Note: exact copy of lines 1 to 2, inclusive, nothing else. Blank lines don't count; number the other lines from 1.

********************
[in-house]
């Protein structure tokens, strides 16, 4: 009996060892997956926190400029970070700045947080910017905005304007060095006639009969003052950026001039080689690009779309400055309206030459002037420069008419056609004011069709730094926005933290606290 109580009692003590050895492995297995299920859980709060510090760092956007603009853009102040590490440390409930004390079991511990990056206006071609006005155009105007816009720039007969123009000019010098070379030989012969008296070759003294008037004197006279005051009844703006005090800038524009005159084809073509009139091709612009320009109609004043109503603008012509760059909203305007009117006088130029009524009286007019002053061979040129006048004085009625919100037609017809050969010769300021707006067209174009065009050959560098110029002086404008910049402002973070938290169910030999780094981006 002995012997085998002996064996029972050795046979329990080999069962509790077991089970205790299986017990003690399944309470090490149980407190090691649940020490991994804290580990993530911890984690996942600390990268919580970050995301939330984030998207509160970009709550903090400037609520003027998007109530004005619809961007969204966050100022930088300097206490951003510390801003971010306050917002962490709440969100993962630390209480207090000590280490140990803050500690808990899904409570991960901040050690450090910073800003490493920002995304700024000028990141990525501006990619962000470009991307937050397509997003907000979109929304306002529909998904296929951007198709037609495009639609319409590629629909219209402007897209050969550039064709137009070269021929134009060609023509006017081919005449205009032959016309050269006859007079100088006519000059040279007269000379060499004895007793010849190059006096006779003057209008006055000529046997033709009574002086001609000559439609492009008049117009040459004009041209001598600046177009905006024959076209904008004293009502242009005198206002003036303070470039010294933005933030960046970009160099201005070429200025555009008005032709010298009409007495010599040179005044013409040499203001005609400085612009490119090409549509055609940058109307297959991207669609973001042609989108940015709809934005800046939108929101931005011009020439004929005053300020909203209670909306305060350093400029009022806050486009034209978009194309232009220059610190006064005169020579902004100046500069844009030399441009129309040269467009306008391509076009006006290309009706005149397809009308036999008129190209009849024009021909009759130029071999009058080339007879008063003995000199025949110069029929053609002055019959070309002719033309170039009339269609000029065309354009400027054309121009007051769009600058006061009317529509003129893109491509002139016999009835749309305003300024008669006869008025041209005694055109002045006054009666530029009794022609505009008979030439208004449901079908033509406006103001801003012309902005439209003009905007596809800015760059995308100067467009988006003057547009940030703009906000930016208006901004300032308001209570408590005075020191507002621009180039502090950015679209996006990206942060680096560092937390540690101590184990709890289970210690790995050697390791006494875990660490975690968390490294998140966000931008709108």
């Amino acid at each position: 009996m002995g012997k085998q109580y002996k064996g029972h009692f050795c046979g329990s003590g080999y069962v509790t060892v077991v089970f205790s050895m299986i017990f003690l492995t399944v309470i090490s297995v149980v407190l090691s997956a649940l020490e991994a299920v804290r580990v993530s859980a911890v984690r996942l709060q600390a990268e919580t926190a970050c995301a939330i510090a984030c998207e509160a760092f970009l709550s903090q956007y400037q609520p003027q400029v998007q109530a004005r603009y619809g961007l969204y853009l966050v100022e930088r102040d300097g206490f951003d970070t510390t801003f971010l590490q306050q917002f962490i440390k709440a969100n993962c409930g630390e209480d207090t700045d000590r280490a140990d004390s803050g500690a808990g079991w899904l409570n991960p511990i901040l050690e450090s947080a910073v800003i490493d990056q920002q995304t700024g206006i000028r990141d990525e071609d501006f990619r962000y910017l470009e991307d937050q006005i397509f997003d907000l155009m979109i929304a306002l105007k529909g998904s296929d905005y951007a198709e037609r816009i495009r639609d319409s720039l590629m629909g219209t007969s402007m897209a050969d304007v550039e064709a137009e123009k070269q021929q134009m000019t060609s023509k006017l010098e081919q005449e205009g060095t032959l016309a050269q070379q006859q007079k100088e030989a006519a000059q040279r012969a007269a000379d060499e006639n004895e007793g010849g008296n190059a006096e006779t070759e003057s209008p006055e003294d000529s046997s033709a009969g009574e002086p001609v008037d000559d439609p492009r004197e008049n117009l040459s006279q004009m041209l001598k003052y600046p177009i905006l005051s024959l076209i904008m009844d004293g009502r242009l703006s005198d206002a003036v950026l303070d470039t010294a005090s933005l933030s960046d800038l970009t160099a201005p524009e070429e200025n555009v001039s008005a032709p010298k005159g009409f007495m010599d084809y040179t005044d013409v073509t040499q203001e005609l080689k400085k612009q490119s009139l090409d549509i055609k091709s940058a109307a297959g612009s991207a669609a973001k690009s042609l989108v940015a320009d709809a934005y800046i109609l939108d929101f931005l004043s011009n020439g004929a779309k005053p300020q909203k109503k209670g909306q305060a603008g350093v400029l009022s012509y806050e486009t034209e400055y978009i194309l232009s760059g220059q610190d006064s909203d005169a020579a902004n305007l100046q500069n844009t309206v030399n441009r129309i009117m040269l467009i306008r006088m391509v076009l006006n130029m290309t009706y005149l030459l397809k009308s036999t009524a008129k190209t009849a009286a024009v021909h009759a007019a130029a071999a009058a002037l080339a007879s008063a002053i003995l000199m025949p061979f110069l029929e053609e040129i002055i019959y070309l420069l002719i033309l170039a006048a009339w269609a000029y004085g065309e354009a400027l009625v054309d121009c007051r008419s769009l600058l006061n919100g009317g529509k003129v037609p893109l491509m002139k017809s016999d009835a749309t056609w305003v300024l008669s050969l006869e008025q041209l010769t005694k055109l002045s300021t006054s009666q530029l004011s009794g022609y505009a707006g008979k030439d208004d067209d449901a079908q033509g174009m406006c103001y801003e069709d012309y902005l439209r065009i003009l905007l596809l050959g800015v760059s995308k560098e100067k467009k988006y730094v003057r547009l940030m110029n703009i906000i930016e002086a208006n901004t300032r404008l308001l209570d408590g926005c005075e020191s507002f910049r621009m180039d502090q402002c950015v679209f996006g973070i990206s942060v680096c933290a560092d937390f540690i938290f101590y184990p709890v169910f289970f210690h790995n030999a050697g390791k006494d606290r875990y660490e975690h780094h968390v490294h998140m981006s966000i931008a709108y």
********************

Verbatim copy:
[in-house]
């Protein structure tokens, strides 16, 4: 009996060892997956926190400029970070700045947080910017905005304007060095006639009969003052950026001039080689690009779309400055309206030459002037420069008419056609004011069709730094926005933290606290 109580009692003590050895492995297995299920859980709060510090760092956007603009853009102040590490440390409930004390079991511990990056206006071609006005155009105007816009720039007969123009000019010098070379030989012969008296070759003294008037004197006279005051009844703006005090800038524009005159084809073509009139091709612009320009109609004043109503603008012509760059909203305007009117006088130029009524009286007019002053061979040129006048004085009625919100037609017809050969010769300021707006067209174009065009050959560098110029002086404008910049402002973070938290169910030999780094981006 002995012997085998002996064996029972050795046979329990080999069962509790077991089970205790299986017990003690399944309470090490149980407190090691649940020490991994804290580990993530911890984690996942600390990268919580970050995301939330984030998207509160970009709550903090400037609520003027998007109530004005619809961007969204966050100022930088300097206490951003510390801003971010306050917002962490709440969100993962630390209480207090000590280490140990803050500690808990899904409570991960901040050690450090910073800003490493920002995304700024000028990141990525501006990619962000470009991307937050397509997003907000979109929304306002529909998904296929951007198709037609495009639609319409590629629909219209402007897209050969550039064709137009070269021929134009060609023509006017081919005449205009032959016309050269006859007079100088006519000059040279007269000379060499004895007793010849190059006096006779003057209008006055000529046997033709009574002086001609000559439609492009008049117009040459004009041209001598600046177009905006024959076209904008004293009502242009005198206002003036303070470039010294933005933030960046970009160099201005070429200025555009008005032709010298009409007495010599040179005044013409040499203001005609400085612009490119090409549509055609940058109307297959991207669609973001042609989108940015709809934005800046939108929101931005011009020439004929005053300020909203209670909306305060350093400029009022806050486009034209978009194309232009220059610190006064005169020579902004100046500069844009030399441009129309040269467009306008391509076009006006290309009706005149397809009308036999008129190209009849024009021909009759130029071999009058080339007879008063003995000199025949110069029929053609002055019959070309002719033309170039009339269609000029065309354009400027054309121009007051769009600058006061009317529509003129893109491509002139016999009835749309305003300024008669006869008025041209005694055109002045006054009666530029009794022609505009008979030439208004449901079908033509406006103001801003012309902005439209003009905007596809800015760059995308100067467009988006003057547009940030703009906000930016208006901004300032308001209570408590005075020191507002621009180039502090950015679209996006990206942060680096560092937390540690101590184990709890289970210690790995050697390791006494875990660490975690968390490294998140966000931008709108």